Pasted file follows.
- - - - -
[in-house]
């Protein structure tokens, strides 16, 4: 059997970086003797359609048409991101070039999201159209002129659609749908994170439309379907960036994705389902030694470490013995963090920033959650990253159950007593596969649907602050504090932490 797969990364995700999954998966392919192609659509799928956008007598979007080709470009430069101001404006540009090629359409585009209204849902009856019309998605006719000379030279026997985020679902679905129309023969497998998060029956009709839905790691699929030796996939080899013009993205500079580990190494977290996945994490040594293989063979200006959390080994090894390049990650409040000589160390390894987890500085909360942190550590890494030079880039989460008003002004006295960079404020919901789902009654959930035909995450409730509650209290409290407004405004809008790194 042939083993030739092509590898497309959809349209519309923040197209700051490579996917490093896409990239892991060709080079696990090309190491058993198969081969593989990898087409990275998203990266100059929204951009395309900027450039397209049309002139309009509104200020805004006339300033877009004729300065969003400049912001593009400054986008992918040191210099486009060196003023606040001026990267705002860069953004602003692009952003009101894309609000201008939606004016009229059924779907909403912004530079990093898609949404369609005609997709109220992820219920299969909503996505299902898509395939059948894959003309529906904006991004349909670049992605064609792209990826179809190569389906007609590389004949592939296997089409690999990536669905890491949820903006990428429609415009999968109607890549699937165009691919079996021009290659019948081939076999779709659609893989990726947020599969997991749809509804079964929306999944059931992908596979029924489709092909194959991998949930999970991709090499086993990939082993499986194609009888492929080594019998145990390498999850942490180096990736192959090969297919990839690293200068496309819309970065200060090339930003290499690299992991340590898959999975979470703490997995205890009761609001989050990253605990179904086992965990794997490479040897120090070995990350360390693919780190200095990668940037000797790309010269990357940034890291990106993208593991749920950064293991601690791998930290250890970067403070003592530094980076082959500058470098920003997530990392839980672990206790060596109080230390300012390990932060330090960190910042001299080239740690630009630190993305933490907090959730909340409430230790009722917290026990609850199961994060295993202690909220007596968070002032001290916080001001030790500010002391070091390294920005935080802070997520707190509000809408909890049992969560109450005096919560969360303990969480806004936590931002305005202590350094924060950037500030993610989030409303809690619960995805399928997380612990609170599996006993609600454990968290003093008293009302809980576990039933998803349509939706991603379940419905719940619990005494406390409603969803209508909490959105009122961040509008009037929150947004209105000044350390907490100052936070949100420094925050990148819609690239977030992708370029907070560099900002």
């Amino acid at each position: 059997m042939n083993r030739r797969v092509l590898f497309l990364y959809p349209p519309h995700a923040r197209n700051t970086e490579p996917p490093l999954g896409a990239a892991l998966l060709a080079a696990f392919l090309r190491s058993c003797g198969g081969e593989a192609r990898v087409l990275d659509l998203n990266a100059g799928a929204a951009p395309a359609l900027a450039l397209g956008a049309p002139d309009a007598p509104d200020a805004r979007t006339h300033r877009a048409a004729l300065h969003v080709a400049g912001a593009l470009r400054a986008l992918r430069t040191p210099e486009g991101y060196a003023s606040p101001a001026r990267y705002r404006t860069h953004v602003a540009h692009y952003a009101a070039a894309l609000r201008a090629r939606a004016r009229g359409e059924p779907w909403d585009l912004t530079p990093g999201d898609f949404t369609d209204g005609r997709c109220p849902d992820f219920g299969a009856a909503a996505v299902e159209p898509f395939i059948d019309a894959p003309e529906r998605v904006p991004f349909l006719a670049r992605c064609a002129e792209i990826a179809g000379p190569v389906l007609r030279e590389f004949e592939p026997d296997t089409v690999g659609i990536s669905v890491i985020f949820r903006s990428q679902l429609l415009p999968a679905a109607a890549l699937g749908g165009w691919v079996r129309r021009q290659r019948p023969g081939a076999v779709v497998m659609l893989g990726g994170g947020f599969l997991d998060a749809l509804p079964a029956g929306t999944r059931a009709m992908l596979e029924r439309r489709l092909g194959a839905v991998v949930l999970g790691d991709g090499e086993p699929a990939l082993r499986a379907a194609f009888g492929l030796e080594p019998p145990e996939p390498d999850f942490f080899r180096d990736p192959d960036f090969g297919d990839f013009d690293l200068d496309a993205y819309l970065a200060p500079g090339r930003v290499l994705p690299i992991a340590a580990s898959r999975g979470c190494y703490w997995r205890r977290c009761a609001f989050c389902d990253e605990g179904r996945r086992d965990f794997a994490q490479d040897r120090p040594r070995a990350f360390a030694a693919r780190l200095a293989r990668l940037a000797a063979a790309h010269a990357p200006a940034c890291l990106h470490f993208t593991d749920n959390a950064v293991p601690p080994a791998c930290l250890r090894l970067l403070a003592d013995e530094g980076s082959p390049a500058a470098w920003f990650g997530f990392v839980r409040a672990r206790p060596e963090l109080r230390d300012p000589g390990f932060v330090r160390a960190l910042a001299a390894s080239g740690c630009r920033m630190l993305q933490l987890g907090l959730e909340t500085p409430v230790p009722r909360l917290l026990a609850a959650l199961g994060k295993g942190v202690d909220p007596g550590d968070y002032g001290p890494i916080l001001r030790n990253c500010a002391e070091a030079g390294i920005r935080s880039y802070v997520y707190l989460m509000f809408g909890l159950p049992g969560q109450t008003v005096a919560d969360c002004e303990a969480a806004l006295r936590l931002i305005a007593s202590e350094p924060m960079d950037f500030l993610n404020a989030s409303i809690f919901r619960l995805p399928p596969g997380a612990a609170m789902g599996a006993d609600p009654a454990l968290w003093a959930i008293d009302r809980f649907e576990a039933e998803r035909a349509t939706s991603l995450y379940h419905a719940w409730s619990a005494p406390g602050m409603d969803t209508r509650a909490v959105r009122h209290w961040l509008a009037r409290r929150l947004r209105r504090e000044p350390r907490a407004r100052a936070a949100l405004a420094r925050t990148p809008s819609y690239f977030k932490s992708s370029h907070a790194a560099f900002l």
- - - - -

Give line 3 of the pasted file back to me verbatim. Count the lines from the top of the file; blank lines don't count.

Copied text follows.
């Amino acid at each position: 059997m042939n083993r030739r797969v092509l590898f497309l990364y959809p349209p519309h995700a923040r197209n700051t970086e490579p996917p490093l999954g896409a990239a892991l998966l060709a080079a696990f392919l090309r190491s058993c003797g198969g081969e593989a192609r990898v087409l990275d659509l998203n990266a100059g799928a929204a951009p395309a359609l900027a450039l397209g956008a049309p002139d309009a007598p509104d200020a805004r979007t006339h300033r877009a048409a004729l300065h969003v080709a400049g912001a593009l470009r400054a986008l992918r430069t040191p210099e486009g991101y060196a003023s606040p101001a001026r990267y705002r404006t860069h953004v602003a540009h692009y952003a009101a070039a894309l609000r201008a090629r939606a004016r009229g359409e059924p779907w909403d585009l912004t530079p990093g999201d898609f949404t369609d209204g005609r997709c109220p849902d992820f219920g299969a009856a909503a996505v299902e159209p898509f395939i059948d019309a894959p003309e529906r998605v904006p991004f349909l006719a670049r992605c064609a002129e792209i990826a179809g000379p190569v389906l007609r030279e590389f004949e592939p026997d296997t089409v690999g659609i990536s669905v890491i985020f949820r903006s990428q679902l429609l415009p999968a679905a109607a890549l699937g749908g165009w691919v079996r129309r021009q290659r019948p023969g081939a076999v779709v497998m659609l893989g990726g994170g947020f599969l997991d998060a749809l509804p079964a029956g929306t999944r059931a009709m992908l596979e029924r439309r489709l092909g194959a839905v991998v949930l999970g790691d991709g090499e086993p699929a990939l082993r499986a379907a194609f009888g492929l030796e080594p019998p145990e996939p390498d999850f942490f080899r180096d990736p192959d960036f090969g297919d990839f013009d690293l200068d496309a993205y819309l970065a200060p500079g090339r930003v290499l994705p690299i992991a340590a580990s898959r999975g979470c190494y703490w997995r205890r977290c009761a609001f989050c389902d990253e605990g179904r996945r086992d965990f794997a994490q490479d040897r120090p040594r070995a990350f360390a030694a693919r780190l200095a293989r990668l940037a000797a063979a790309h010269a990357p200006a940034c890291l990106h470490f993208t593991d749920n959390a950064v293991p601690p080994a791998c930290l250890r090894l970067l403070a003592d013995e530094g980076s082959p390049a500058a470098w920003f990650g997530f990392v839980r409040a672990r206790p060596e963090l109080r230390d300012p000589g390990f932060v330090r160390a960190l910042a001299a390894s080239g740690c630009r920033m630190l993305q933490l987890g907090l959730e909340t500085p409430v230790p009722r909360l917290l026990a609850a959650l199961g994060k295993g942190v202690d909220p007596g550590d968070y002032g001290p890494i916080l001001r030790n990253c500010a002391e070091a030079g390294i920005r935080s880039y802070v997520y707190l989460m509000f809408g909890l159950p049992g969560q109450t008003v005096a919560d969360c002004e303990a969480a806004l006295r936590l931002i305005a007593s202590e350094p924060m960079d950037f500030l993610n404020a989030s409303i809690f919901r619960l995805p399928p596969g997380a612990a609170m789902g599996a006993d609600p009654a454990l968290w003093a959930i008293d009302r809980f649907e576990a039933e998803r035909a349509t939706s991603l995450y379940h419905a719940w409730s619990a005494p406390g602050m409603d969803t209508r509650a909490v959105r009122h209290w961040l509008a009037r409290r929150l947004r209105r504090e000044p350390r907490a407004r100052a936070a949100l405004a420094r925050t990148p809008s819609y690239f977030k932490s992708s370029h907070a790194a560099f900002l």